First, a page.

Against the advice of his colleagues and GOP leadership, Oregon State Rep. Dallas Heard visited with militants occupying the Malheur National Wildlife Refuge in January
Describing the visit as a “fact-finding” trip, the Roseburg Republican told OPB that he traveled 300 miles from his home to Burns to witness firsthand what was happening at the refuge.
“The media was getting a lot wrong,” Heard said. “And I wanted to see for myself."
Yet, it was Heard who relayed bad information to Harney County officials and the FBI during a Jan. 9 meeting at a critical point in the occupation.
Heard went to Harney County as part of a delegation led by the Coalition of Western States, or COWS, to meet with Ammon Bundy. The freshman state legislator said he isn't part of COWS, which counts some 50 legislators, local officials and grassroots activists among its members. But he said he is sympathetic to the group's long-term goal of transferring federal lands to the states.
Land transfers were one of the subjects that COWS members spoke about during that January meeting, which took place a week into the occupation. OPB has obtained an audio recording of that gathering. While Heard himself doesn't dive into the politics of the occupation, he does make several statements that are not true. "I misspoke," Heard told OPB.
Did Senior GOP Leadership Support Heard's Actions?
Heard was the only elected office holder from Oregon at the meeting, though, the day before, Cliff Bentz, a fellow Republican who represents Harney County, asked him not to visit the refuge. Bentz, like law enforcement in Harney County, feared a visit from elected officials could inflame the situation. At the closed-door meeting with COWS members and county leaders, Heard acknowledged he came despite his colleague’s request.
“I invited [Bentz] here,” Heard said on the recording, “and he said he wouldn’t come.”
With Burns’ lone elected representative opposed to the meeting, Harney County Judge Steve Grasty’s attention focused on Heard’s involvement.
“I’m really curious, representative,” Grasty asked, “you said you had legislative leadership buy into this?”
How OPB Reported This Story
This story is based on reporting on the ground before, during and after the occupation of the Malheur National Wildlife Refuge and post-occupation interviews with participants. It was reported and written by John Sepulvado with reporting contributions from Amanda Peacher, Conrad Wilson, Amelia Templeton, Kristian Foden-Vencil and Kimberley Freda.
Heard said that Rep. Mike McLane, the leader of Oregon House Republicans, was aware of the plans. “He supports what I’m doing,” Heard said in the recording, which was taken by a participant in the room. “One of the reasons he’s not here is because he has his voluntary guard duty stuff. And I wish he was here.”
That weekend, McLane was at the Oregon Air National Guard. However, in an interview with OPB, McLane denied ever endorsing the refuge occupation or Heard’s actions.
“I didn’t support it and I don’t support it,” he said. “Rep. Heard is mistaken.”
In an interview with OPB, Heard acknowledged that information he gave to local officials and the FBI in that January meeting was incorrect.
“I’m sorry I misstated what he said,” Heard said.
The Role Of The Roseburg Shooting
Heard also told the group that he was inspired to go to Harney County by the Umpqua Community College shootings in October 2015.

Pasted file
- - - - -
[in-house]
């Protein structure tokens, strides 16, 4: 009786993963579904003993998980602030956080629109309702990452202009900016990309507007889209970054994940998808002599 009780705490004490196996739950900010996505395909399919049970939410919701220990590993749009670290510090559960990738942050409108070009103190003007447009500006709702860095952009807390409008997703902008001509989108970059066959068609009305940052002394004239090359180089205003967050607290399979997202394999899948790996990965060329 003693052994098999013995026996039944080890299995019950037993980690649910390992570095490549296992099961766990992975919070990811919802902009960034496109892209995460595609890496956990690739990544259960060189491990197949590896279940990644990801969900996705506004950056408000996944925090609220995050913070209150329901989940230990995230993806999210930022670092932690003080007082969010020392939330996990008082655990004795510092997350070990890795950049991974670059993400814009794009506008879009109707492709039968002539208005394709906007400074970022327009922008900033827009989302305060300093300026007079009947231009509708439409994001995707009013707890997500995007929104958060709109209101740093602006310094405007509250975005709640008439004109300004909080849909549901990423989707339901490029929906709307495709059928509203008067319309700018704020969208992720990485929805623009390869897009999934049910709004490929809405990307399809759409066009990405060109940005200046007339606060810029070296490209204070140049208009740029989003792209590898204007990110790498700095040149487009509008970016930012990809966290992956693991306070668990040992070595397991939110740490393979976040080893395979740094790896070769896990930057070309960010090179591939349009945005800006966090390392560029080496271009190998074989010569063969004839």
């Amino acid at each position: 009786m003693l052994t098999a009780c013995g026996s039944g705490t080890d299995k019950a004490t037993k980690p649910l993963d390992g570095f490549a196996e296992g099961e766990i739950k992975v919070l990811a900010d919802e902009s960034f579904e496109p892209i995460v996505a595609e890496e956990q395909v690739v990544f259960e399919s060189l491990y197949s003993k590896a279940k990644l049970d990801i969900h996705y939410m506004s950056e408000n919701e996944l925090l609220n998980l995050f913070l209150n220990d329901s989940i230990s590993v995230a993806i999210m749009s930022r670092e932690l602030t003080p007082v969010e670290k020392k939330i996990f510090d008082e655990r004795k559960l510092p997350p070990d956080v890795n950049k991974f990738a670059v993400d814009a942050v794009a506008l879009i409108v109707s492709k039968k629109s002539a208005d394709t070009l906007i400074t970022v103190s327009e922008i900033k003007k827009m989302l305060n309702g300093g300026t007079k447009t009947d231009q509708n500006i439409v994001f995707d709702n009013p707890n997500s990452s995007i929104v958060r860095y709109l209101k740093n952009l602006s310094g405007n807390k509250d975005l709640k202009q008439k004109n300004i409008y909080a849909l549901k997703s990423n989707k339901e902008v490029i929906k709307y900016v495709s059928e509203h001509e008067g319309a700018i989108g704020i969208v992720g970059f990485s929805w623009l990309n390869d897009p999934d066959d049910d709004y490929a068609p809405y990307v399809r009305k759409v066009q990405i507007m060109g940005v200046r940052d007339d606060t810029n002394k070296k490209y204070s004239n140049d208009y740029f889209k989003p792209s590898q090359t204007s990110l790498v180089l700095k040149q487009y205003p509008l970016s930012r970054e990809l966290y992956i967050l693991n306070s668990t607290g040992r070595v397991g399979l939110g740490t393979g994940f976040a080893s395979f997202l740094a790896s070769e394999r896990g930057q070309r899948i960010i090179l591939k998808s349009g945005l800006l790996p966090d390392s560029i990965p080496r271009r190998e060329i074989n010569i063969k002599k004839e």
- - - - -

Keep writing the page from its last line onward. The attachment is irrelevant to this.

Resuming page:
“Being the guy from the UCC shooting, that’s my area, I drive by it everyday,” Heard said on the recording. “So just to reiterate, the only reason I am here as the lone representative from Oregon in this town, is just about anything that I could have possibly done to help deescalate this situation," he said.
Grasty, Harney County’s top elected official, didn’t seem to buy that explanation. He asked Heard to imagine how he would have responded to a scenario to what was playing out on the refuge.
“Let me put this in context for you,” Grasty said. “So the guy goes into the UCC and he doesn’t shoot anybody. He goes in there, and he’s in the room. He’s got his gun in his holster. And he says, ‘I’m not coming out ‘til you listen to me.’ What would you have done?”
“I would recommend that we don’t do anything until he finally shoots somebody,” Heard answered. “But I’m talking about Mr. Bundy. I don’t think anybody in this room would doubt there’s some truly radical people with an agenda."
“Including Mr. Bundy,” Grasty said, sharply.
“I don’t know,” Heard replied. “I can’t make judgment.”
Heard Frustrated By Sheriff’s Absence
The COWS delegation and Heard all sounded frustrated – and at times annoyed – that Harney County Sheriff David Ward did not attend the Jan. 9 meeting.
Heard in particular seemed upset by Ward’s absence, and suggested it was a sign of disrespect.
The law enforcement officials who attended the meeting – including Marion County Sheriff Jason Myers – urged Heard and the others not to go to the refuge, and not to negotiate on behalf of the militants.
Heard questioned why he should listen to Myers and FBI agent Eric Barnhart if Ward, the local sheriff, couldn’t be bothered enough to meet with the out-of-town visitors.
“It’s somewhat odd to me that you don’t want us to go out there so greatly, but the sheriff isn’t here to tell us,” Heard said.
The law enforcement officers then reiterated their concern that a visit from elected officials would embolden the militants, as well as present a potential safety risk.
Heard then said he had spoken directly to Douglas County Sheriff John Hanlin before the meeting and the veteran law enforcement leader had promised him that the Harney County sheriff would attend.
Marion County Sheriff Myers corrected Heard.
“No, Sheriff Hanlin talked to me, and I told him I would be here and he gave you my cell number,” Myers said. “And you never called.”